Understanding DeFi: a Web3 glossary
Blockchains, cryptocurrencies, decentralised finance — there’s a lot to take in once you dive into this new world. Keeping up with everything can be overwhelming. We know that there’s a lot of jargon that gets used in the crypto and DeFi space, and it’s not always obvious what a lot of it means. With that in mind, we decided to put together a glossary to help you navigate your way through decentralised finance. We’re building a powerful new financial system with world-changing potential, so it’s worth getting to grips with the core concepts as early as possible. We’ll also be adding to this glossary as new innovations and key terminologies surface. Think of this as your comprehensive guide to the future of finance.
51% attack — a 51% attack refers to Proof-of-Work blockchains, when a group of miners takes control of 51% of the hashrate to attack the network. 51% attacks are uncommon in decentralised blockchains as they require so much collusion between parties, but they are a potential existential threat to the network. A 51% attack on Bitcoin or Ethereum would be very difficult due to the number of miners participating in each network around the world.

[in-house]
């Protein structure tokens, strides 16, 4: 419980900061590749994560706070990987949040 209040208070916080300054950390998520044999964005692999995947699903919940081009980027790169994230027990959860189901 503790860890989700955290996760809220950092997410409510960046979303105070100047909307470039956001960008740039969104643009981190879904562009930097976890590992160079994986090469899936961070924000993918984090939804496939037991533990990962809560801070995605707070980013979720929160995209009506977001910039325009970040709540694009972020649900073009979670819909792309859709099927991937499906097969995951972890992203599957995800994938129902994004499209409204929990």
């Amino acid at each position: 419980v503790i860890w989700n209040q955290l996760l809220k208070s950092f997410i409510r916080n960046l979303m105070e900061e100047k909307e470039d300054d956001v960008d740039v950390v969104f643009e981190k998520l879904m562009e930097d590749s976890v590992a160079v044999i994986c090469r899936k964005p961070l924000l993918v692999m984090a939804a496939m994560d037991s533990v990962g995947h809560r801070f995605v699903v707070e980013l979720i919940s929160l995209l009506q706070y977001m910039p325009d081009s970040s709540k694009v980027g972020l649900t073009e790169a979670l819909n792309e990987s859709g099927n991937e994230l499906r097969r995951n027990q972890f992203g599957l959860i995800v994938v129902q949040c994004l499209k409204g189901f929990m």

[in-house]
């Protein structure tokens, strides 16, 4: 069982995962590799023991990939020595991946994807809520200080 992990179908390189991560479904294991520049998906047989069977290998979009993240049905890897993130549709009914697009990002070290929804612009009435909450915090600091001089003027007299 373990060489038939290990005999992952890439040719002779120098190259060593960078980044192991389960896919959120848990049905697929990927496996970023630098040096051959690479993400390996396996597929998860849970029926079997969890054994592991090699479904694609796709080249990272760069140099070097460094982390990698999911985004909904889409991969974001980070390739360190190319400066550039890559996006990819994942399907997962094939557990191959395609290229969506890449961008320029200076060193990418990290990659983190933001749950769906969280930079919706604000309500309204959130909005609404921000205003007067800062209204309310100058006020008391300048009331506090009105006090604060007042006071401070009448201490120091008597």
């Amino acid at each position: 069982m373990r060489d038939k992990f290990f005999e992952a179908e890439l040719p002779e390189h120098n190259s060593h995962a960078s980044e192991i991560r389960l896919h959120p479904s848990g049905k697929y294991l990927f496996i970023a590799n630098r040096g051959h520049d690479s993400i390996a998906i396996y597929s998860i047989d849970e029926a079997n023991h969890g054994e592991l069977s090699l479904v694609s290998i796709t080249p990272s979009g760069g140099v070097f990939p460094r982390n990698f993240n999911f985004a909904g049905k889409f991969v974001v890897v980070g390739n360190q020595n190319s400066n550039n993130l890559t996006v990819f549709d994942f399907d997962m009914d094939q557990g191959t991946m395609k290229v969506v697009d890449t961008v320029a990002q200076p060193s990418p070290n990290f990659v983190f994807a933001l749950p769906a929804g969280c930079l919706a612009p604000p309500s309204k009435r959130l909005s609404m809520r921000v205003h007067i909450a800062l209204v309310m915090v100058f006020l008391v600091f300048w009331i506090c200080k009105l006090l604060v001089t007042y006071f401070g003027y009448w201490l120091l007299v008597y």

APY — APY stands for Annual Percentage Yield. In DeFi, the APY refers to the amount of interest a user can expect to accrue over the course of a year by depositing their assets into a pool. APY rates are commonly mentioned in reference to yield farming.
Auditing — in DeFi, auditing usually refers to the process of proofreading code for vulnerabilities. It’s standard industry practice for teams to hire a security firm to audit smart contracts before they get deployed on mainnet.
Automated Market Makers — automated market makers allow users to add liquidity and trade assets permissionlessly, without using a centralised exchange. They’re run by smart contracts and use algorithms to calculate the price of assets.